Gregg added that other parents of LGBT kids shouldn’t be so adamant to hold onto the conventional ideas surrounding gender and sexuality with which they’ve likely grown up. “Having these gender issues happening to my child, who is my life, has really made a lightbulb go off — the whole binary gender system that I grew up under just doesn’t really make sense,” he said. “Fluidity between male and female makes sense. I’ve seen and felt these things throughout my life, and I think we all do, but there haven’t been words for it before. Going through this with my family really drives it home.”

With the World Wide Web at their disposal, many LGBT kids go beyond googling gay search terms — some are also using technology to connect with, and support, queer youth from around the world.

Kate doesn’t have many queer friends at home in Reno, Nevada, but she has plenty on the internet. “It’s very important to me, having LGBT friends online,” Kate said. “My straight friends in life don’t understand issues queer people have to go through.” She added, „I’m not interested in romantic stuff, but it’s nice to have queer friends.“ Chloe has also befriended other queer kids online by moderating a popular Instagram devoted to celebrating trans visibility.

Amelia’s son meeting his „boyfriend,“ Darren Criss, who plays Blaine on .

The young people BuzzFeed News interviewed are just as active in their own real-life communities. Amelia’s 10-year-old son, for a second-grade project on civil rights leaders, taught his young peers about Harvey Milk, while Kate competed in a National History Day contest with a project on the AIDS activist Cleve Jones. Chloe recently gave a presentation to their middle school’s faculty about how to support LGBT kids in the classroom.

“I presented on why I think it’s important for [LGBT kids] to feel safe and accepted at school, because that’s a place where a lot of us struggle with who we are,” Chloe said. “Everyone in the [LGBT] community should feel safe coming to school — and almost all of us don’t.”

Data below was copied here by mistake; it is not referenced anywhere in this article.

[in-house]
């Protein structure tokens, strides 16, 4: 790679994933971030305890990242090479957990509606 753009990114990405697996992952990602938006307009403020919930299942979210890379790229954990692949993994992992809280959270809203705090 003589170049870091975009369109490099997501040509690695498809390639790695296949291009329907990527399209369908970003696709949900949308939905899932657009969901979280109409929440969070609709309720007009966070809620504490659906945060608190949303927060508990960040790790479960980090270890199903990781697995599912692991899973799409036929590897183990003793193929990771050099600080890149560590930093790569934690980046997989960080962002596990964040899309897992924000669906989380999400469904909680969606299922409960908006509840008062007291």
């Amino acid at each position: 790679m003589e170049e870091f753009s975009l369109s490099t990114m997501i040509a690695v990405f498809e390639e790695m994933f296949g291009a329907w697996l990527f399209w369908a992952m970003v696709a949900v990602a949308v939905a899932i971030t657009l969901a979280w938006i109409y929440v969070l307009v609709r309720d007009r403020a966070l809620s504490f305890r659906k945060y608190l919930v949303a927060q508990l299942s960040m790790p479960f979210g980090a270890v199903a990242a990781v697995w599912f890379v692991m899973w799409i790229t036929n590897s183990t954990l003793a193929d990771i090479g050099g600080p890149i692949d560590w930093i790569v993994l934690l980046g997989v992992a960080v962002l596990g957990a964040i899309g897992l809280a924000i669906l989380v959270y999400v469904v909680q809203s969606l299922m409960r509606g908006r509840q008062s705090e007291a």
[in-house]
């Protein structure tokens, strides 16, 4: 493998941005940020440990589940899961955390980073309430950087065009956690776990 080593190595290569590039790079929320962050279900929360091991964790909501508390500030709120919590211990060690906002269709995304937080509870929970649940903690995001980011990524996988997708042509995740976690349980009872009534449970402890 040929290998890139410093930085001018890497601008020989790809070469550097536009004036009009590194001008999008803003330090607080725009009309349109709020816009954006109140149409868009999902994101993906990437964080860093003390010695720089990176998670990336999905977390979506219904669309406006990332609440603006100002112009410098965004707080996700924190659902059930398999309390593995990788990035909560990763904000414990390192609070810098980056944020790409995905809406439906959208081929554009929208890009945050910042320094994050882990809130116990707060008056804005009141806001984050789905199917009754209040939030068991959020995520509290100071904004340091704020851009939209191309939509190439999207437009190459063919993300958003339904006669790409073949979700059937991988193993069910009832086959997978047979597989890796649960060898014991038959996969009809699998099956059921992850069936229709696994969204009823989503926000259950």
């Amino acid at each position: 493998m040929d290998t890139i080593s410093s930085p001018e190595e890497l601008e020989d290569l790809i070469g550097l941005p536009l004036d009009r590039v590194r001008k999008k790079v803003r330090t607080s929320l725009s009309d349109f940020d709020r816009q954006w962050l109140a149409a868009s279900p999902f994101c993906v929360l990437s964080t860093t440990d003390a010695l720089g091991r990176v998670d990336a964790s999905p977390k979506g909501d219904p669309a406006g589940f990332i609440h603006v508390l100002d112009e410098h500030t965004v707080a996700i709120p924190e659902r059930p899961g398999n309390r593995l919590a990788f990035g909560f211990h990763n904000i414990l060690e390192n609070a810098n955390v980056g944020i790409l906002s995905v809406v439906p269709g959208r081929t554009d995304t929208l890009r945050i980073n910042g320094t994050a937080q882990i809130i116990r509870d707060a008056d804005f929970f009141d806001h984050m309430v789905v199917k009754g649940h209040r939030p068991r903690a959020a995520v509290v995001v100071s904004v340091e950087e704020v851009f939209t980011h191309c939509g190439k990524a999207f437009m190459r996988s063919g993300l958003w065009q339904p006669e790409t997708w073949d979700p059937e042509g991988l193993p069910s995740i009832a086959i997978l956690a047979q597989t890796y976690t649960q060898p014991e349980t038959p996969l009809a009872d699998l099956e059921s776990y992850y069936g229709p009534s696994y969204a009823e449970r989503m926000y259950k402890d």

Chloe’s biggest cause is unisex bathrooms. “Bathrooms are places where trans people face a lot of harassment,” they said. “In schools and pretty much in any public building, there should be a unisex bathroom, no matter what.”

Kate, for her causes, wants to see more LGBT teen representation in the media, as well as an increase in visibility for queer people of color. “People make out being gay as a white thing, and it’s awful.” She also thinks the contemporary LGBT movement should be more focused upon transgender rights. “Transgender people are natural,” she said, “non-binary people are natural, and different sexualities are totally natural.”

Shannon Keating is a senior culture writer and editor for BuzzFeed News and is based in New York.

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Coming Out As Gay In Elementary School

Utilizamos cookies, próprios e de terceiros, que o reconhecem e identificam como um usuário único, para garantir a melhor experiência de navegação, personalizar conteúdo e anúncios, e melhorar o desempenho do nosso site e serviç Cookies nos permitem coletar alguns dados pessoais sobre você, como sua ID exclusiva atribuída ao seu dispositivo, endereço de IP, tipo de dispositivo e navegador, conteúdos visualizados ou outras ações realizadas usando nossos serviços, país e idioma selecionados, entre outros. Para saber mais sobre nossa política de cookies, acesse link. Caso não concorde com o uso cookies dessa forma, você deverá ajustar as configurações de seu navegador ou deixar de acessar o nosso site e serviços. Ao continuar com a navegação em nosso site, você aceita o uso de cookies.